It's hard to find large pieces of closely knit food safe cotton where I am. (UK / EU)

Can I use pieces of undyed 100% cotton bed linens with tags removed instead?

What chemicals if any would the fabric be treated with?

  • I'd wash it at least a couple of times in plain water, or water plus bicarb. Modern laundry detergents mostly contain brighteners which are compounds that fluoresce white under ultraviolet radiation. These are not chemicals you want in your food. – Wayfaring Stranger Sep 27 at 17:54

If you wash them first, there's no reason you can't. Muslin is just fabric. It doesn't even necessarily need to be undyed (although it can matter what color the dye is), and doesn't necessarily have to be cotton (although some synthetics won't pass enough moisture).

It's fairly traditional for cooks to use an old pillowcase for boiled puddings. According to a Regency Fiction blog, most 19th-century pudding cloths were linen bedsheet remnants.


Another option is baby muslins (unless you need enormous pudding cloths). They're often undyed, and you can find unbleached. To be honest though, cheesecloth is easy to get hold of online anyway, or a decent kitchen supply shop should have it (certainly Lakeland and John Lewis stock it). One of my cheesecloths is perhaps a little thin for some culinary uses, but the other isn't


Bedsheets are a good choice for jam filtering and pudding making. When you buy new sheets there may be some residual chemicals from the production process (formaldahide, dyes, etc), which is why it's recommended to wash them first before using them in most cases. However, by the time you would use them for that purpose (presuming well used sheets) the only chemicals left would be from washing, life detergents and fabric softeners. Many of these products have scents added which could potentially transfer to your pudding. The way to avoid this is to wash the sheets in clear water with no detergents or fabric softeners of any kind.

  • 1
    When I wash my cheesecloths/straining bags, a light dose of minimally-scented detergent (which I choose anyway) and an extra rinse on the washing machine is more than enough - and gets them clean. I do tend to boil them briefly immediately before use as well, when I sterilise the other kit, but that's a brewing/jam-making habit – Chris H Sep 26 at 8:26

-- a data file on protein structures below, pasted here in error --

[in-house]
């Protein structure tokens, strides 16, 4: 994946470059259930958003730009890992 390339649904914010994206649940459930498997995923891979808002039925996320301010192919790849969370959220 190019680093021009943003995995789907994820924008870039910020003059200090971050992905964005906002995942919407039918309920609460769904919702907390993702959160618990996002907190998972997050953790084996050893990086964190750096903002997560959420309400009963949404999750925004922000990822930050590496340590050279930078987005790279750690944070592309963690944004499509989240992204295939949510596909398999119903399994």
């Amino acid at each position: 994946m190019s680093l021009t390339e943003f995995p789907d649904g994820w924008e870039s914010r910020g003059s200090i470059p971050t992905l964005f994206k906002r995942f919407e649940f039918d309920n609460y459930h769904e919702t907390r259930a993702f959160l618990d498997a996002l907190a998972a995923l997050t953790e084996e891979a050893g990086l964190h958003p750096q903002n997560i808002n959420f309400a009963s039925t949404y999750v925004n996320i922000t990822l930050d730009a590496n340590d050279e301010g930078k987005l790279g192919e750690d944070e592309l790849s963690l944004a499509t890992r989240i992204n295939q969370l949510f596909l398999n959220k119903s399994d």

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    That's a good habit to be in @ChrisH. – GdD Sep 26 at 9:47

I personally would not use them. Yvonne Chouinard claims in "Let my people go surfing" that a brand new 100% cotton T-shirt actually consists of only 73$ cotton and the rest are chemicals. I find such a high number hard to believe, but the cotton industry is well known for being very pesticide- and herbicide-intensive, and there are lots of treatments applied to the yarn and the fabric during production, some as dangerous as formaldehyde or dioxin. So, unless you are buying GOTS-bedsheets or something with similar standards, I wouldn't use them in applications where they touch food, much less where the liquid part of the food is soaked in them.

It is not really hard to find untreated cheesecloth online in Europe. There are small stores that specialize in natural home textiles, but I've seen it on Amazon too. I suggest that you get a product that was intended for this specific use, and be certain everything is OK.

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